limited benefits for people who lost their jobs as the result of government industrial policies;
limited spending to ensure that people are aware and able to access said spending;
little help for extraordinarily high university tuition;
little help for extraordinarily high postgraduate and professional school tuition;
limited public media;
etc.

seriously? this is what the end goal was for yglesias?  what kind of progressivism is that?  this isn't even a minimal safety net compared to other wealthy countries and i can show you where to get the money tomorrow to produce one- end the wars and shift the military economy generally, and reform the tax system to reflect some sense of decency and an industrial policy that goes beyond 'give all the money to finance capital.'


[ Parent ]
I think what Yglesias really meant was (4.00 / 5)
"progressive efforts to expand those parts of the welfare state from which my corporate owners can extract a profit are basically done."


exactly - I would add if I could (0.00 / 0)
but that is so succinctly perfect.  

[ Parent ]
and to reply to questions about these numbers already made when they were presented in context (4.00 / 1)
http://www.openleft.com/showCo...

1. Which specific graphs did you get this data from?  It's hard to evaluate an argument like this without knowing more.

2. The data for 2008 to 2010 for state and local levels is 'guesstimated' by the site.  The method is not provided that I could see.
http://usgovernmentspending.bl...

3. Why is transportation included here?  I don't know what falls under this, but to me highway and construction are infrastructure, not part of the social safety net.

4. Spending is not equivalent to provision of a safety net, though it's useful that their data takes into accoutn federal, state, and local spending.  It would be interesting to hear from someone who would know how reliable the census figures are for state and local spending.  But that aside, one could make a reasonable argument that health insurance company profits should be deducted from this spending in terms of accounting for public spending.  And other examples as well.

The base question is to what extent a safety net is being provided, to whom, and how effective is it?  If you contrast the 1996 welfare reform with the Medicare prescription drug benefit, one could make the argument that this was a net loss in terms of social safety net provision because some of the most vulnerable people were cast off.  

So your argument could be right, could be wrong, but it's hard to tell from what's presented.  For example, how does it square up with this OECD data for 2001, which says the U.S. safety net is 8% of GDP, not 24%.  I don't know whether the the OECD hasn't included state and local spending or whether there is some cooking of the books going on in the way the data is assembled in the U.S. spending or simply a reflectino of different understandings of what a social safety net is by the two sources.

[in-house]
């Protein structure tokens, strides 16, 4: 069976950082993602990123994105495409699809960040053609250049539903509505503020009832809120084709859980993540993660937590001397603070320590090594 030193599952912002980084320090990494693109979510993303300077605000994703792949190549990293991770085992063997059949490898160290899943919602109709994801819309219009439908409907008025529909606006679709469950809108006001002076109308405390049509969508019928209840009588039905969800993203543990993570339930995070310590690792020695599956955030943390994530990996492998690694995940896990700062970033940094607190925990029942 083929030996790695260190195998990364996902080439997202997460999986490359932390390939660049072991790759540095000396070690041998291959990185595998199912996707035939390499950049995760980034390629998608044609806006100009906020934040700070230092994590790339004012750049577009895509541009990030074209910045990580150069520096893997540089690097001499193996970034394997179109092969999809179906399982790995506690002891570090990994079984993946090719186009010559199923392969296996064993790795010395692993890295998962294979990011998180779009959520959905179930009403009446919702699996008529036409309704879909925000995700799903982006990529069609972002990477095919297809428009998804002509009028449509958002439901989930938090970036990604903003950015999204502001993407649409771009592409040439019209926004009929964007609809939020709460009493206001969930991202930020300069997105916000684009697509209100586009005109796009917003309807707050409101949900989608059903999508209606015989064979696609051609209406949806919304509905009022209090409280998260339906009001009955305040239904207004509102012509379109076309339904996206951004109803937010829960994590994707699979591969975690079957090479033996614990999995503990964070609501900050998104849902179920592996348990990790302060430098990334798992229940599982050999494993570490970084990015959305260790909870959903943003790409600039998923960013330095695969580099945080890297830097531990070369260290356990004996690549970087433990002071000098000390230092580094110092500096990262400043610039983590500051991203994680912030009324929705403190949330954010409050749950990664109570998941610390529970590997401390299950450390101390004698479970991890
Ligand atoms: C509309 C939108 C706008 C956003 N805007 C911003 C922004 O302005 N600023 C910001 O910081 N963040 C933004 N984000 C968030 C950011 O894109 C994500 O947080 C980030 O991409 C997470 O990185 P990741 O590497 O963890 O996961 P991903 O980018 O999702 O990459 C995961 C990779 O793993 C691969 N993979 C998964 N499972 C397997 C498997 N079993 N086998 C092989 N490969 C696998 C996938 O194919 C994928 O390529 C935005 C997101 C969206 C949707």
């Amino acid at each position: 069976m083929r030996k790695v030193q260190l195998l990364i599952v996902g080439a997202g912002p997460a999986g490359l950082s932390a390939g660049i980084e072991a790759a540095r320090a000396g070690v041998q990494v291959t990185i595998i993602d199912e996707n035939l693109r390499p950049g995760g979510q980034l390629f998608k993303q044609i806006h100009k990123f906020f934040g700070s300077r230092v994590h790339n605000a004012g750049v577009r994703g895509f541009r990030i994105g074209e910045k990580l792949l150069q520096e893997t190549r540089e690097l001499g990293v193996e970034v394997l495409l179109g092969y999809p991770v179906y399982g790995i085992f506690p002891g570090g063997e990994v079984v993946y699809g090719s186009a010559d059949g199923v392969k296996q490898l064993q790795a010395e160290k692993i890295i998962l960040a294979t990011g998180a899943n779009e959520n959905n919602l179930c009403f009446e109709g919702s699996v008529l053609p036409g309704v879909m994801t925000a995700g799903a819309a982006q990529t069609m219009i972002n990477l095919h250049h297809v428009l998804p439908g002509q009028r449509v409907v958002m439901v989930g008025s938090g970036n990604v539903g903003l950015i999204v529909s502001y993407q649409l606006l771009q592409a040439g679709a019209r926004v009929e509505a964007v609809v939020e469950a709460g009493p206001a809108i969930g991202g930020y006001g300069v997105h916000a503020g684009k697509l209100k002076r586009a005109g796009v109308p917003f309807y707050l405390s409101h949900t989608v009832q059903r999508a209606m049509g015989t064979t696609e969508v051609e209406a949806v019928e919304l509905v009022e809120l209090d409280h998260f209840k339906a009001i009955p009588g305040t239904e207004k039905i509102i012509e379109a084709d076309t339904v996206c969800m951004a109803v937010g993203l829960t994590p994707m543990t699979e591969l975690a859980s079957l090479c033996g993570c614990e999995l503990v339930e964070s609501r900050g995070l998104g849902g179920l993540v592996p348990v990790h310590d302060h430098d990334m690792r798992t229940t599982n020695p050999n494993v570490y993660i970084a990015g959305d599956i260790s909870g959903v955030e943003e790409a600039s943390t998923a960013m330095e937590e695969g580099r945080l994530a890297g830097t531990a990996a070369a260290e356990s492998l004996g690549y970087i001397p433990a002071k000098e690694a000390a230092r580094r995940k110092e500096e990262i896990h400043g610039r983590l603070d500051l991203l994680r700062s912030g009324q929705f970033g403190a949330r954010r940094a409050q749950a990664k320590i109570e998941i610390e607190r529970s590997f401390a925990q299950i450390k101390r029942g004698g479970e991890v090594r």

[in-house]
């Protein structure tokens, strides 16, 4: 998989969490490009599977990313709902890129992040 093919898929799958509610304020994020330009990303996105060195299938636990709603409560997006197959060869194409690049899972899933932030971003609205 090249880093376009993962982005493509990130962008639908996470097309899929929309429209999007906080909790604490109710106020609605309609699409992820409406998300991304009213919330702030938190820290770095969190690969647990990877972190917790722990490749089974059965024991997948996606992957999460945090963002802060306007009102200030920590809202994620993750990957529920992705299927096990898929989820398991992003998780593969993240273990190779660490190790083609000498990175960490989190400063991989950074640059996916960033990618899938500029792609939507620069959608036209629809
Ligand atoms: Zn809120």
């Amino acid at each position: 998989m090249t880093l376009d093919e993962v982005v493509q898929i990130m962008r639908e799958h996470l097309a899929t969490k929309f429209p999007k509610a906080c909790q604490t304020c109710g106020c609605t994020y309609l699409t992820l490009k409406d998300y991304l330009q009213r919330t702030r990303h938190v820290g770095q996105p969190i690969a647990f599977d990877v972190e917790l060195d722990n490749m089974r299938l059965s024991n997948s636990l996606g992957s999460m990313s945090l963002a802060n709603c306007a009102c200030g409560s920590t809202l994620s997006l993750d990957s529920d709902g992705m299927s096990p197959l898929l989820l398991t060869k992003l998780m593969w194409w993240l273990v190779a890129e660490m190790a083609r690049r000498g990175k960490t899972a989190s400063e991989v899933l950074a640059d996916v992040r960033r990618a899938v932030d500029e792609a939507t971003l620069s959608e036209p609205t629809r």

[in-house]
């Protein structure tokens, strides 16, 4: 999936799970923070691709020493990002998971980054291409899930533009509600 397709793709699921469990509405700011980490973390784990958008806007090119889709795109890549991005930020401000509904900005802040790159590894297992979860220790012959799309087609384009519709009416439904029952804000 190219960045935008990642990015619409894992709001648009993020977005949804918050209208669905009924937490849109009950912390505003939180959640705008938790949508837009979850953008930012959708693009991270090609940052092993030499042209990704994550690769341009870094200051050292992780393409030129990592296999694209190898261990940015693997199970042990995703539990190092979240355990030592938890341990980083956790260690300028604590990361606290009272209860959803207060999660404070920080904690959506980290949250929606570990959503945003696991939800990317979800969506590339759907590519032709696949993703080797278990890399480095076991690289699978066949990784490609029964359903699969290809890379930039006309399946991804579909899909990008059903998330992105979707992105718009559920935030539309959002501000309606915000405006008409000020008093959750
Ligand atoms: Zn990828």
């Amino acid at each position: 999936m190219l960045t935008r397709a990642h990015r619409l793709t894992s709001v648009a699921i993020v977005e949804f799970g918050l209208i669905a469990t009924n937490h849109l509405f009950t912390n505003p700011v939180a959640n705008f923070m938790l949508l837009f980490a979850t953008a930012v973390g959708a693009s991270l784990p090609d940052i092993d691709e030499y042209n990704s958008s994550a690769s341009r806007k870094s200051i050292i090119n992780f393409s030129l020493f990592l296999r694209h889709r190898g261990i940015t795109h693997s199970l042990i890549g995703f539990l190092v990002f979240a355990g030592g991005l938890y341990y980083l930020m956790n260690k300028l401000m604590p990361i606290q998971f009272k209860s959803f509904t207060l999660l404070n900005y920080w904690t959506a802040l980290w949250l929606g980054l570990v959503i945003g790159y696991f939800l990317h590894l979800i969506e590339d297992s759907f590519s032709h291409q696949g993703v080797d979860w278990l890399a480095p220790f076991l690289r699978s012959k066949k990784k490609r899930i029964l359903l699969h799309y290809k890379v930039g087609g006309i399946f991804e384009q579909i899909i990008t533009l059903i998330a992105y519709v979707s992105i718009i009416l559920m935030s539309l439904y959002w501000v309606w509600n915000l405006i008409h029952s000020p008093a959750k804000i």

However, I'd caution against casually relying singly on the data of a site that is devote to highlighting that the U.S. government spends too much without looking more carefully at the issue.



"Welfare state" (4.00 / 2)
I've been preoccupied with local affairs and may have missed this discussion, but is anyone else concerned that the phrase "welfare state" carries a lot of baggage?  It's an extremely hot button word where I live - I doubt rehabilitation is even possible.  

Join the conversation at Left In Alabama.

Yes, that's why I admire Chris for using it. (4.00 / 2)
Conservatives have done a lot to discredit the term "welfare state." But that's what it is, and there is nothing wrong with it. Progressives in the USA should get used to speaking the same language as progressives in the rest of the world.

I think that some of the wealth I create, and that others create, should go to people who do not have as much, so they do not get sick and die, or generally live miserable lives. I feel this way whether or not the recipients of my excess wealth are doing anything useful with their time. I feel strongly that everyone who wants to work should have a right to a productive job, regardless of their level talent or physical strength.

On the other hand, I DO NOT believe that people who already have a lot of stuff ("rich capitalists") should get a share of the wealth I create just by virtue of having the power to coerce me to give it to them, as they do in our current system in the USA.

All this makes me a supporter of the "welfare state" (socialism light) instead of a supporter of capitalism (which has mostly morphed in corporatism.)

ec=-8.50 soc=-8.41   (3,967 Watts)


[ Parent ]
Pessimist (0.00 / 0)
"The Optimist believes we live in the best of all possible worlds.  The Pessimist fears it is true."

I worry that Matt may be correct.


The Overstatement of the Year (0.00 / 0)
progressive efforts to expand the size of the welfare state are basically done